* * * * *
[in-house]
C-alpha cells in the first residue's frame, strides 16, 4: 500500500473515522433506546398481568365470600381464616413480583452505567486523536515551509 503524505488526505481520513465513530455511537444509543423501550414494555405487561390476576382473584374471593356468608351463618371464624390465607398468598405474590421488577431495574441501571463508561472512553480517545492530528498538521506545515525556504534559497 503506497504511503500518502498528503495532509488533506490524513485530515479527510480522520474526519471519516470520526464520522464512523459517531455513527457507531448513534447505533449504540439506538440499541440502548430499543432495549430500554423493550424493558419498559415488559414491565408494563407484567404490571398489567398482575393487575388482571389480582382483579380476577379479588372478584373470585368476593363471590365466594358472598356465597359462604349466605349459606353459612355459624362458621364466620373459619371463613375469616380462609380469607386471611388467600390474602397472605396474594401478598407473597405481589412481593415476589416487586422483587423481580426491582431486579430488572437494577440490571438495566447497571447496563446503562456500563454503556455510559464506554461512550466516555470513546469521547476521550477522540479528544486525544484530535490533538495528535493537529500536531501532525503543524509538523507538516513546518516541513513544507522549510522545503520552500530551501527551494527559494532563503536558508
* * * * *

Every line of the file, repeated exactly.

[in-house]
C-alpha cells in the first residue's frame, strides 16, 4: 500500500473515522433506546398481568365470600381464616413480583452505567486523536515551509 503524505488526505481520513465513530455511537444509543423501550414494555405487561390476576382473584374471593356468608351463618371464624390465607398468598405474590421488577431495574441501571463508561472512553480517545492530528498538521506545515525556504534559497 503506497504511503500518502498528503495532509488533506490524513485530515479527510480522520474526519471519516470520526464520522464512523459517531455513527457507531448513534447505533449504540439506538440499541440502548430499543432495549430500554423493550424493558419498559415488559414491565408494563407484567404490571398489567398482575393487575388482571389480582382483579380476577379479588372478584373470585368476593363471590365466594358472598356465597359462604349466605349459606353459612355459624362458621364466620373459619371463613375469616380462609380469607386471611388467600390474602397472605396474594401478598407473597405481589412481593415476589416487586422483587423481580426491582431486579430488572437494577440490571438495566447497571447496563446503562456500563454503556455510559464506554461512550466516555470513546469521547476521550477522540479528544486525544484530535490533538495528535493537529500536531501532525503543524509538523507538516513546518516541513513544507522549510522545503520552500530551501527551494527559494532563503536558508